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Parainfluenza in Dogs

Canine parainfluenza virus (CPIV) is a highly contagious virus that causes respiratory illness in dogs. In this post, our Cleveland vets list symptoms pet parents should look out for as well as the causes of parainfluenza in dogs and how it is treated. 

What is parainfluenza in dogs? 

Canine parainfluenza is a highly contagious lung infection that causes tracheobronchitis, also referred to as 'kennel cough'. 

The respiratory symptoms that develop with parainfluenza are similar to those in dogs diagnosed with canine influenza. However, the viruses are significantly different and require different treatments and vaccinations. Both are highly contagious and are often found in areas with dense dog populations, including animal shelters, boarding facilities, and off-leash parks. 

Symptoms of Parainfluenza in Dogs 

While the severity or intensity of symptoms your dog experiences may vary, dogs with parainfluenza typically show one or more of these signs:

  • Low-grade fever
  • Coughing
  • Discharge from the nose (may be pus, mucus, or even blood)
  • Refusal to eat or decreased appetite 
  • Lethargy or sleeping more than usual 

This virus can be a component of other canine respiratory diseases, most notably bordetella, kennel cough, and canine adenovirus-2. 

Causes of Parainfluenza in Dogs

Parainfluenza is virtual and transmitted through the air dogs breathe. As such, dogs who live or spend time with other dogs are at increased risk for this extremely contagious disease. 

The parainfluenza virus is related to canine distemper and shares respiratory symptoms. A dog suffering from parainfluenza will likely have an inflamed larynx, bronchial tubes, and trachea. You may notice a hacking cough. Puppies and older pooches with compromised immune systems are also at higher risk. Since throat irritation produces thick secretions, toy breeds are also more susceptible to pneumonia. 

After a dog has recovered from the infection, they can still pass the virus on through the air for up to two weeks. 

Diagnosing Parainfluenza in Dogs 

You'll need to provide details about your dog's recent travel and list the symptoms you've noticed during your appointment with your vet. Because the parainfluenza virus is easily spread in boarding kennels, grooming salons, and other places where a large number of dogs gather, it's critical to provide information about your pooch's whereabouts in the two to four weeks before symptoms began to appear.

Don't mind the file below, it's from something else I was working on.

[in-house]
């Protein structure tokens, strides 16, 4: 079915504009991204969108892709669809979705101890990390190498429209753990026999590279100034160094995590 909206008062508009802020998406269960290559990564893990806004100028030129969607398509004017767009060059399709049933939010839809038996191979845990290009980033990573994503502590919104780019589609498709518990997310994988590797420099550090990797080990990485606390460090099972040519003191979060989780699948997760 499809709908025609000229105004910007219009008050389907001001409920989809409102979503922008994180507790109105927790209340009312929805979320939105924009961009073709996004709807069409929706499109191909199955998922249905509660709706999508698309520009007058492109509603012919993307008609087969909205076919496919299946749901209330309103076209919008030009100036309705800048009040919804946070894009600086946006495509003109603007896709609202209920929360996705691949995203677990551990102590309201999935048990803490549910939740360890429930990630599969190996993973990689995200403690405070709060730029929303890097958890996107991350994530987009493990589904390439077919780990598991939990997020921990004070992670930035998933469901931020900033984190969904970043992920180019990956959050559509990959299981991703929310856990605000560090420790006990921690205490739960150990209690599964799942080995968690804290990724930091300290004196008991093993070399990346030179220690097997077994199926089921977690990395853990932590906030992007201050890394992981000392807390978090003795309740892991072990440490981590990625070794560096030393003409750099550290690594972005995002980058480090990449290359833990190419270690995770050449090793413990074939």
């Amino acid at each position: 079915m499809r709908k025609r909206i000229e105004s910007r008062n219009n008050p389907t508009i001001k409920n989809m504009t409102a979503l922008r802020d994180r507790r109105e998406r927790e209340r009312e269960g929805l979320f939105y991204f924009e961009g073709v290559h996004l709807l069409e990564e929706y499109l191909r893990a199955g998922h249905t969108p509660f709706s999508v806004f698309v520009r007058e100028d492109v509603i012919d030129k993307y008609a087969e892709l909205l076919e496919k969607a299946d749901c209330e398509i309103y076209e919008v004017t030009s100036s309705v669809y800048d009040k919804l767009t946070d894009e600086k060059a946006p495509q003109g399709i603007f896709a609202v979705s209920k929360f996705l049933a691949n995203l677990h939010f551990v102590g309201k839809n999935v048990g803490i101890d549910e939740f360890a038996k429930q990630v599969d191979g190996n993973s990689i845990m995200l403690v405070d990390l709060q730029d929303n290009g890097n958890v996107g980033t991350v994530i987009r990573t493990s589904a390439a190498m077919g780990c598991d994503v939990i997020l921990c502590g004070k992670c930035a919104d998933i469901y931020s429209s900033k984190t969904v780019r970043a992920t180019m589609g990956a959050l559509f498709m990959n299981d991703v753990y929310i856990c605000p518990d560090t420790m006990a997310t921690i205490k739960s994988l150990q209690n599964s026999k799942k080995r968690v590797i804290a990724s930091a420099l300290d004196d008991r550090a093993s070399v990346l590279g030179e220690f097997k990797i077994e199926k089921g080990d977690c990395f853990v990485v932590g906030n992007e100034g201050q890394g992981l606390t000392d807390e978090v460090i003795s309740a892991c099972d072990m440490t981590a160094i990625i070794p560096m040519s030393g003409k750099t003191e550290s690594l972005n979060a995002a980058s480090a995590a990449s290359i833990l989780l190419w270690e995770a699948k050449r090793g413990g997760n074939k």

A vaccination history and general health history will also be required. Any contact with other dogs, regardless of the environment in which the contact occurred, may have been the trigger for the infective process, so give as many details as possible. 

The veterinarian will perform a physical examination, as well as some diagnostics like blood tests, cultures, and testing of fluid and tissue samples. He may also need to use imaging techniques such as radiography (X-ray) to determine whether there are any masses or parasitic involvement. Once all of the testing results have been received and analyzed, a treatment plan will be developed and implemented.

Treatment for Dog Parainfluenza

Because the virus is highly contagious between dogs, your vet is unlikely to recommend hospitalization unless the situation is dire. In lieu of hospitalization, your veterinarian may make management recommendations, which will most likely include:

  • Recommendations for healthy eating, hygiene, and nursing care
  • Recommendations for corrective action for any environmental factors suspected of being contributors
  • Cough suppressants containing codeine derivatives should be used only for long-term, ineffective cough relief.
  • Severe chronic cases may necessitate antibiotics such as cephalosporins, quinolones, chloramphenicol, and tetracycline; the appropriate antibiotic medication will most likely be chosen based on the results of the cultures taken and analyzed.
  • Some treatment options may include bronchodilator pretreatment followed by aerosolization treatments.

Parainfluenza Dog Vaccine

At Mt. Yonah Animal Hospital, we highly recommend that all dogs receive the DHPP shot (Distemper, Hepatitis, Parainfluenza, Parvovirus) between 6 to 8 weeks of age. Then booster shots between 10-12 weeks old, 14-16 weeks old, and 12 months to 16 months old. As your dog moves into adulthood annual vaccinations and routine exams should be scheduled to protect your pup from parainfluenza and a host of other diseases.

Common side effects of the DHPP vaccine are mild and typically short-lived. These may include redness, pain, or swelling at the injection site, in addition to a low-grade fever, diarrhea, and vomiting. Most side effects usually resolve within a few days. In rare circumstances, serious long-term health problems and allergic reactions may occur. It is important to contact your vet if you notice any severe or unusual reactions in your dog after they've received the vaccine. 

Note: The advice provided in this post is intended for informational purposes and does not constitute medical advice regarding pets. For an accurate diagnosis of your pet's condition, please make an appointment with your vet.

Do you suspect your dog may have parainfluenza? Contact our Cleveland vets right away to schedule an examination.

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